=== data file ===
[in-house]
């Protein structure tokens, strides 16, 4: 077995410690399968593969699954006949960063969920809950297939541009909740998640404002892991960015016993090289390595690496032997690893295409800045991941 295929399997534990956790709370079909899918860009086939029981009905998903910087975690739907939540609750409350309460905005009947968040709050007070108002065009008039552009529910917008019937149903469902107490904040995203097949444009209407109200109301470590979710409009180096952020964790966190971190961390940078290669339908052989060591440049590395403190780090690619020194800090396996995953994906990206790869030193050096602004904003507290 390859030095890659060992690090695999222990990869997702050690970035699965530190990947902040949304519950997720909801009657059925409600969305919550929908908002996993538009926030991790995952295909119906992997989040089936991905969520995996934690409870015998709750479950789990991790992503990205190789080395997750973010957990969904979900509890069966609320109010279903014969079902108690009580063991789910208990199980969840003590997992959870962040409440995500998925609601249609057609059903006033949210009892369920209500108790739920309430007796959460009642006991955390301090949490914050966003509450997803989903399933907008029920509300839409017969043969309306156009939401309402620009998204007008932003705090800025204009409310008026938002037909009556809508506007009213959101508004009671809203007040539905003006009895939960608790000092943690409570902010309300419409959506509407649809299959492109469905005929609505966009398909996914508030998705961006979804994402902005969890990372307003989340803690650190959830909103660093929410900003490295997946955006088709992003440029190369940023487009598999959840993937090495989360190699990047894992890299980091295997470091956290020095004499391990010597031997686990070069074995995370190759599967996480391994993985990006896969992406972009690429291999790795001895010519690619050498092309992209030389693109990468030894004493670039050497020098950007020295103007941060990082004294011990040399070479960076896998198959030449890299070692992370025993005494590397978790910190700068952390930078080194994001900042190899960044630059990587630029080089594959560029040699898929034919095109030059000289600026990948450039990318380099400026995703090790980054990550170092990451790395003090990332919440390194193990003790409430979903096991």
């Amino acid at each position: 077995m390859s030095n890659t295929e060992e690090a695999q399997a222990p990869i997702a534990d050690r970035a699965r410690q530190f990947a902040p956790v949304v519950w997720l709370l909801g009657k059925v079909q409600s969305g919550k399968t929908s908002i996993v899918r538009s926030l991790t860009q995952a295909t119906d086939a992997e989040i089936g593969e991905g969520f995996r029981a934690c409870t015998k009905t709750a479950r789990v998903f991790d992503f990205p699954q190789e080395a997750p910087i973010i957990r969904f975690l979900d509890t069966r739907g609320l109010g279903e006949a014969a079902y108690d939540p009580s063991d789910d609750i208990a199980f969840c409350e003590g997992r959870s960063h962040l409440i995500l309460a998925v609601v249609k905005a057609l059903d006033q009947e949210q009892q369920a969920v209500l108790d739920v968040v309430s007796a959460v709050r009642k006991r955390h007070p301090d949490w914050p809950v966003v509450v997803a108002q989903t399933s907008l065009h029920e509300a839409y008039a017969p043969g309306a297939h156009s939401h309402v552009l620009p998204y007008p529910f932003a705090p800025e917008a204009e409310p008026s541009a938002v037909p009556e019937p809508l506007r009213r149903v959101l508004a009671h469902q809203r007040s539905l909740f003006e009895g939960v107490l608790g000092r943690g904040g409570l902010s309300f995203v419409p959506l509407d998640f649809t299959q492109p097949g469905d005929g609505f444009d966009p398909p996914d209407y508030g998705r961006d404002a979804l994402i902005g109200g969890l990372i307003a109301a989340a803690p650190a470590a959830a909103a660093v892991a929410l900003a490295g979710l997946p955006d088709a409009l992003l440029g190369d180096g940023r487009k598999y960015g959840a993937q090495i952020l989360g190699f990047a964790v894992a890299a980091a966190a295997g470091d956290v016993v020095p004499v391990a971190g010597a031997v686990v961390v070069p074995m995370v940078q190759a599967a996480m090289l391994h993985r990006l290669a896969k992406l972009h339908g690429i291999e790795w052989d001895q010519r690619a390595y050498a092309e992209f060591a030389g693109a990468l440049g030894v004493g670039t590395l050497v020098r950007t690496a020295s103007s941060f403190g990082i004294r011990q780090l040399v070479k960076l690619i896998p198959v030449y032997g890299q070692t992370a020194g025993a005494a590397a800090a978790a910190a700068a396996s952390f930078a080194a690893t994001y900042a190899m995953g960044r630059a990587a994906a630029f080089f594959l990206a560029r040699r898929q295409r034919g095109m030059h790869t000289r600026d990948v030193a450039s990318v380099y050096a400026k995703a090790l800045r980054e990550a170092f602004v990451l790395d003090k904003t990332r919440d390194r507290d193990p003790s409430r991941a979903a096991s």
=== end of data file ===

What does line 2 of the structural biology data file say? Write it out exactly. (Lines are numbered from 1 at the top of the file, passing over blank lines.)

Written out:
């Protein structure tokens, strides 16, 4: 077995410690399968593969699954006949960063969920809950297939541009909740998640404002892991960015016993090289390595690496032997690893295409800045991941 295929399997534990956790709370079909899918860009086939029981009905998903910087975690739907939540609750409350309460905005009947968040709050007070108002065009008039552009529910917008019937149903469902107490904040995203097949444009209407109200109301470590979710409009180096952020964790966190971190961390940078290669339908052989060591440049590395403190780090690619020194800090396996995953994906990206790869030193050096602004904003507290 390859030095890659060992690090695999222990990869997702050690970035699965530190990947902040949304519950997720909801009657059925409600969305919550929908908002996993538009926030991790995952295909119906992997989040089936991905969520995996934690409870015998709750479950789990991790992503990205190789080395997750973010957990969904979900509890069966609320109010279903014969079902108690009580063991789910208990199980969840003590997992959870962040409440995500998925609601249609057609059903006033949210009892369920209500108790739920309430007796959460009642006991955390301090949490914050966003509450997803989903399933907008029920509300839409017969043969309306156009939401309402620009998204007008932003705090800025204009409310008026938002037909009556809508506007009213959101508004009671809203007040539905003006009895939960608790000092943690409570902010309300419409959506509407649809299959492109469905005929609505966009398909996914508030998705961006979804994402902005969890990372307003989340803690650190959830909103660093929410900003490295997946955006088709992003440029190369940023487009598999959840993937090495989360190699990047894992890299980091295997470091956290020095004499391990010597031997686990070069074995995370190759599967996480391994993985990006896969992406972009690429291999790795001895010519690619050498092309992209030389693109990468030894004493670039050497020098950007020295103007941060990082004294011990040399070479960076896998198959030449890299070692992370025993005494590397978790910190700068952390930078080194994001900042190899960044630059990587630029080089594959560029040699898929034919095109030059000289600026990948450039990318380099400026995703090790980054990550170092990451790395003090990332919440390194193990003790409430979903096991």